Our admiration and thanks goes out to all of the heroically dedicated medical staff on the front lines in the fight against COVID-19. We hope all of you are safe and get the proper supplies you need while the general population hopefully practices good prevention measures during this unprecedented crisis.
Recently, our customer support engineer made these videos to show the differences in fiber size and porosity of different types of masks. Fine particles and droplets (like those coronavirus thrive in) can be trapped or captured by masks even when the porosity is larger than the particle, mostly likely due to static charge attraction or contact angle (surface tension) of droplets. It is pretty obvious that wearing any type of mask is better than nothing regardless of what we have been told. It is common practice to wear such masks in Korea so perhaps that is why they were able to get this under control faster. However, don’t let wearing a mask give you a false sense of security. Practicing social distancing and good hygiene is still recommended.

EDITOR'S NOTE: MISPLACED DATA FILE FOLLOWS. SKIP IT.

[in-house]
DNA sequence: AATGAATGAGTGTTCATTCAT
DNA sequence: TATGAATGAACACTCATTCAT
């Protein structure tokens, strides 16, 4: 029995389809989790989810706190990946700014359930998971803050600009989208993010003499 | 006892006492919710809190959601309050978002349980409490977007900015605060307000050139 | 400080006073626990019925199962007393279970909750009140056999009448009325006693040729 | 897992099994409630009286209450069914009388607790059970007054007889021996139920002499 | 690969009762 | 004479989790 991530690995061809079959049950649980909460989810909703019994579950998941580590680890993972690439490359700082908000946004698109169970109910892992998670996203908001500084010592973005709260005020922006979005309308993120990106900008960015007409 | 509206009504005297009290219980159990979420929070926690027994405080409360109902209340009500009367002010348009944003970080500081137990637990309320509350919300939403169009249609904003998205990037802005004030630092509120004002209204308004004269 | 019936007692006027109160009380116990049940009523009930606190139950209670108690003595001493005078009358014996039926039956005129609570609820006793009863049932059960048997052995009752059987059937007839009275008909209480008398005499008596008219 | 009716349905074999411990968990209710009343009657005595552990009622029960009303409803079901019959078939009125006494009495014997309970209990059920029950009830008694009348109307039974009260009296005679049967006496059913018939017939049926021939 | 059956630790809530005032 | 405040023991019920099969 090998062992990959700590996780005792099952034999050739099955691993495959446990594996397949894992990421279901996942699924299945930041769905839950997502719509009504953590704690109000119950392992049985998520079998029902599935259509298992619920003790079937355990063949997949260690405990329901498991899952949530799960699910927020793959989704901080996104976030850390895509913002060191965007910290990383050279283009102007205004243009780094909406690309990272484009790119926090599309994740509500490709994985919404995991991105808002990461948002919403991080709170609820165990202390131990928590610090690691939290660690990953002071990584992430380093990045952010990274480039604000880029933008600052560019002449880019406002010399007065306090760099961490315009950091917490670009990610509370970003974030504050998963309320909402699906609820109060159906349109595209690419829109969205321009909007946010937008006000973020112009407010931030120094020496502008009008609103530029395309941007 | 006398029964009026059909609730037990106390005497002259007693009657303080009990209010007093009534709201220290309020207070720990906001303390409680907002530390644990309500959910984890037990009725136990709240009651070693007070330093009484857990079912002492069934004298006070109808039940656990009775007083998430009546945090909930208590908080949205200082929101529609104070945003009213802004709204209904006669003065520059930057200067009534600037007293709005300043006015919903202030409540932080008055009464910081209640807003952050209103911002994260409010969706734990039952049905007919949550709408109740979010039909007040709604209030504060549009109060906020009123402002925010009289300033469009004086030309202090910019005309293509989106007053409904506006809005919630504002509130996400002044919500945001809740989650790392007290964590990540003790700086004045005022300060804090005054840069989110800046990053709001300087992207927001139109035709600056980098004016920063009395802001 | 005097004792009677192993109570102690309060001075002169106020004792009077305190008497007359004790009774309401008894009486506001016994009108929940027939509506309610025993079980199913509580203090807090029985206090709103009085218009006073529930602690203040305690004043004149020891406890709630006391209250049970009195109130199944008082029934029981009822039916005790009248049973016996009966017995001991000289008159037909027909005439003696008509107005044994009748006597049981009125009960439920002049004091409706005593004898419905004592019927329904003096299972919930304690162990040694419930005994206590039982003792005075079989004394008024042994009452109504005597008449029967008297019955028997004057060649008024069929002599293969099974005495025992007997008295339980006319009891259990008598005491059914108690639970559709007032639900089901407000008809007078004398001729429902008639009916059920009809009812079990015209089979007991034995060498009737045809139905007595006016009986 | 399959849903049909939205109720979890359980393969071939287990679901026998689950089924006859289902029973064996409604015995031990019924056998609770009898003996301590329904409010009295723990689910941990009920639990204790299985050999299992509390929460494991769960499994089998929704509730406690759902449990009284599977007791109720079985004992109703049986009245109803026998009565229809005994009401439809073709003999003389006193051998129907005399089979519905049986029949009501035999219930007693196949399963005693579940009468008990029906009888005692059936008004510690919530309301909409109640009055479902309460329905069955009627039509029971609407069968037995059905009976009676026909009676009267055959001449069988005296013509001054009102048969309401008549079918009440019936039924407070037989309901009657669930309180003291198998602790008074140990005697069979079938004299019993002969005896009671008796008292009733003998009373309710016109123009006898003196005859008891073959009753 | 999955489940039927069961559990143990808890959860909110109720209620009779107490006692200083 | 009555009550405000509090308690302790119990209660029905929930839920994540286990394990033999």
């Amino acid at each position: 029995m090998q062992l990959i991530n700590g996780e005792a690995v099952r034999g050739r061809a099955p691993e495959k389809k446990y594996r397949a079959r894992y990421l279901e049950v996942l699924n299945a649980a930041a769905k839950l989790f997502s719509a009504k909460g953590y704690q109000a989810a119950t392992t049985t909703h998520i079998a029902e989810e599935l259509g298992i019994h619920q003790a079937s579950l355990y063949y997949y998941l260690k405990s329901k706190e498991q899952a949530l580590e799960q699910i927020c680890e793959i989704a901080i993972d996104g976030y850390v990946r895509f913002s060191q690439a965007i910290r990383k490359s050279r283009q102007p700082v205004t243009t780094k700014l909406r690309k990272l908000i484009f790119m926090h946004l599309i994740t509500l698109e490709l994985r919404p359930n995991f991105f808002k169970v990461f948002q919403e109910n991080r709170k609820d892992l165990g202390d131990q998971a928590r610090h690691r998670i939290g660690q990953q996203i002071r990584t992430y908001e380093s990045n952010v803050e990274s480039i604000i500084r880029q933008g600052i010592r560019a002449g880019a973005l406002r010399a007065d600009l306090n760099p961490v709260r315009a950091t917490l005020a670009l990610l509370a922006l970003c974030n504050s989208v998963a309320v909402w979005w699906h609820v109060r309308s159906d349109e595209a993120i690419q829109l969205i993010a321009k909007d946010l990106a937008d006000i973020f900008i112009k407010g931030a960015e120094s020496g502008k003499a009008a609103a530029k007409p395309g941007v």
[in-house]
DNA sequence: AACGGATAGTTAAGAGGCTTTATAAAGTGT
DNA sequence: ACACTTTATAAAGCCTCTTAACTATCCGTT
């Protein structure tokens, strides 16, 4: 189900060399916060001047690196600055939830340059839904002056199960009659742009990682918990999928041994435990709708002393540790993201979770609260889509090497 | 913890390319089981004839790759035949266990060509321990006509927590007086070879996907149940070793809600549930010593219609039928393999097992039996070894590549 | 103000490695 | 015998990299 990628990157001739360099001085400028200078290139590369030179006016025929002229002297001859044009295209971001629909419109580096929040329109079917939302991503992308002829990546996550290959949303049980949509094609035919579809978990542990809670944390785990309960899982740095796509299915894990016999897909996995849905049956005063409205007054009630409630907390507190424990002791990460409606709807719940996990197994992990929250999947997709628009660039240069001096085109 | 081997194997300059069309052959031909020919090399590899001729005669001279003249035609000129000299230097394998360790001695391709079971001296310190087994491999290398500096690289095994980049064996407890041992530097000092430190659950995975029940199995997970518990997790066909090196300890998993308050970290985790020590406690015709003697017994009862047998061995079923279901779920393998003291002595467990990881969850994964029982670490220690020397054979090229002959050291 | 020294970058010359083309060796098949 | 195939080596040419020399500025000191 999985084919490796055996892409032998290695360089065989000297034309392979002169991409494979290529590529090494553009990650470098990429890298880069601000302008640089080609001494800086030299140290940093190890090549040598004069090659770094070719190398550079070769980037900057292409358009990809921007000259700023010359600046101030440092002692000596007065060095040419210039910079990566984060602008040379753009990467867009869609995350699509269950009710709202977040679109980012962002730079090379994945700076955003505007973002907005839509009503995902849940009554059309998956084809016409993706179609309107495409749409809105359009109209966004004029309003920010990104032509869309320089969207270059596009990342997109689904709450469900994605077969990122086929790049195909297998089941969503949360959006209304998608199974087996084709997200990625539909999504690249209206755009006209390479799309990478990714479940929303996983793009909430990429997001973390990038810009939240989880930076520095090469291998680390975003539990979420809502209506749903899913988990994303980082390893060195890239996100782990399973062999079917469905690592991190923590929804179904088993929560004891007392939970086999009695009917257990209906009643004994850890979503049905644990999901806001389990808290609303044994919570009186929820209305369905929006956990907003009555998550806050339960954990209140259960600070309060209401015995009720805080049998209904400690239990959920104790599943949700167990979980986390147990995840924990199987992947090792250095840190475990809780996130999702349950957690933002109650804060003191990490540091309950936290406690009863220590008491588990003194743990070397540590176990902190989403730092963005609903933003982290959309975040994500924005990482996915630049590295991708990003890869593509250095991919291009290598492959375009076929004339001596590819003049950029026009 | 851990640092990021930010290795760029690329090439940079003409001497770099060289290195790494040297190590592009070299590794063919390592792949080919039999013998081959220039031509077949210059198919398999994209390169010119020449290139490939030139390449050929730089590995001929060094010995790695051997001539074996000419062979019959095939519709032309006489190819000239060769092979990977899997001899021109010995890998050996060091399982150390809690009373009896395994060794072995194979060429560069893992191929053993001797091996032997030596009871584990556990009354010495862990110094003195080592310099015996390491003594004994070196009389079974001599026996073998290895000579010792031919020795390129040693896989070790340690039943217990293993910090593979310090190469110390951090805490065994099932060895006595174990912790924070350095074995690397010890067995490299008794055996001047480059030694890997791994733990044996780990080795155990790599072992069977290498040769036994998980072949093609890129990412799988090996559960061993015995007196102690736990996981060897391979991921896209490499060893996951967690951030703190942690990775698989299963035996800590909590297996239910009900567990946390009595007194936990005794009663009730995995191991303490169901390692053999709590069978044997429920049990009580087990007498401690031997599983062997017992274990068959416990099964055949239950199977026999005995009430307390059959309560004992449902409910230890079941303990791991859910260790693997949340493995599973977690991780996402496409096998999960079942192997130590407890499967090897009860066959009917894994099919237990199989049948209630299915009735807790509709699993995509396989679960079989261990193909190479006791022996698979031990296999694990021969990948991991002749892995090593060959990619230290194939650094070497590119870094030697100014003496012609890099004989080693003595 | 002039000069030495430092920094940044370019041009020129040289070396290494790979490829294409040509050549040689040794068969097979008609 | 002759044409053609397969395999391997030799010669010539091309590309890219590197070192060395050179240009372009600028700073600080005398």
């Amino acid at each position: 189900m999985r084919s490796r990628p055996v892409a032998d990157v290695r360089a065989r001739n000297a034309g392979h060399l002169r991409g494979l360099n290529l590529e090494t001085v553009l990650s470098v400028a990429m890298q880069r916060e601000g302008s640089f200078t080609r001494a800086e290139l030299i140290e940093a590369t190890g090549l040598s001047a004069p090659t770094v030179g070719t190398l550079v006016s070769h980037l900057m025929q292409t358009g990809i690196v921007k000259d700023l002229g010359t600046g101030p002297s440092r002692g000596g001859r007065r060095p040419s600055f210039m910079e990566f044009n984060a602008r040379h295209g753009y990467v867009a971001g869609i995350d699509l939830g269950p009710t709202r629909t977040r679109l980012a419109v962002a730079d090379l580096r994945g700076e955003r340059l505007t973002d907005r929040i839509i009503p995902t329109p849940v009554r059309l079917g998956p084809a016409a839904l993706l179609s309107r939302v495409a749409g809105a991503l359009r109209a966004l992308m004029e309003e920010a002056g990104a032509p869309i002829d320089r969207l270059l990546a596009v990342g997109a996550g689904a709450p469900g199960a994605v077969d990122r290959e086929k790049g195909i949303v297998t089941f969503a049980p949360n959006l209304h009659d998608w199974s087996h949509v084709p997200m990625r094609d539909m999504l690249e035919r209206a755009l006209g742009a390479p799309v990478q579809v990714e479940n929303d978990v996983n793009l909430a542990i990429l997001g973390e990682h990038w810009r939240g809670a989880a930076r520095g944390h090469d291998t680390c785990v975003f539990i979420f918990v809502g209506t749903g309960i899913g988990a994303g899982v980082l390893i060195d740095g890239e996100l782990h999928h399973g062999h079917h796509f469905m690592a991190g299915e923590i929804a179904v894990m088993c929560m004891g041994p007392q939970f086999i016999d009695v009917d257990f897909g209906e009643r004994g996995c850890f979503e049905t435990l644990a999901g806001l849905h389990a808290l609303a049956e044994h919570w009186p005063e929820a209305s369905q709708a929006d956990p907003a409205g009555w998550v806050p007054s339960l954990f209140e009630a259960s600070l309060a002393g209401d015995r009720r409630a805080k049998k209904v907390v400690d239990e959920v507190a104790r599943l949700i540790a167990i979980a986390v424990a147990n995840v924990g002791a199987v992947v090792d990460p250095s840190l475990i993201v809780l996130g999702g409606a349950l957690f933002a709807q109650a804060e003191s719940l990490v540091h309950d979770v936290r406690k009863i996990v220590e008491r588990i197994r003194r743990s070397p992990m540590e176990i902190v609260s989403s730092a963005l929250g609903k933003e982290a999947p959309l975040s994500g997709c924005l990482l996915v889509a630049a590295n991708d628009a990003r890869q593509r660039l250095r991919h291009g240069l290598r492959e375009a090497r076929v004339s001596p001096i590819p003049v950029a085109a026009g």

In these 2 videos, the N95 mask shown has a small respirator valve which contains an expensive “membrane” type circular filter having pores in the 1 to 5 micron range – smaller than the droplet size suspected to carry coronavirus which is around 100 to 300 nanometers.
In ISO 16232 and VDA 19 covering cleanliness testing, memberane filters having pore sizes as small as 0.2 microns are used to collect fine particles in liquids. However, filters with pores this small require the use of a vacuum pump to draw fluids through the filter. Obviously, breathing through a similar filter would likely require a laborious effort.
As further shown with the multi-layer fiber filtration of the surgical and dental type masks, particles and droplets must pass through a labyrinth of fiber openings providing numerous “collision” opportunities where the particle or droplet can get trapped.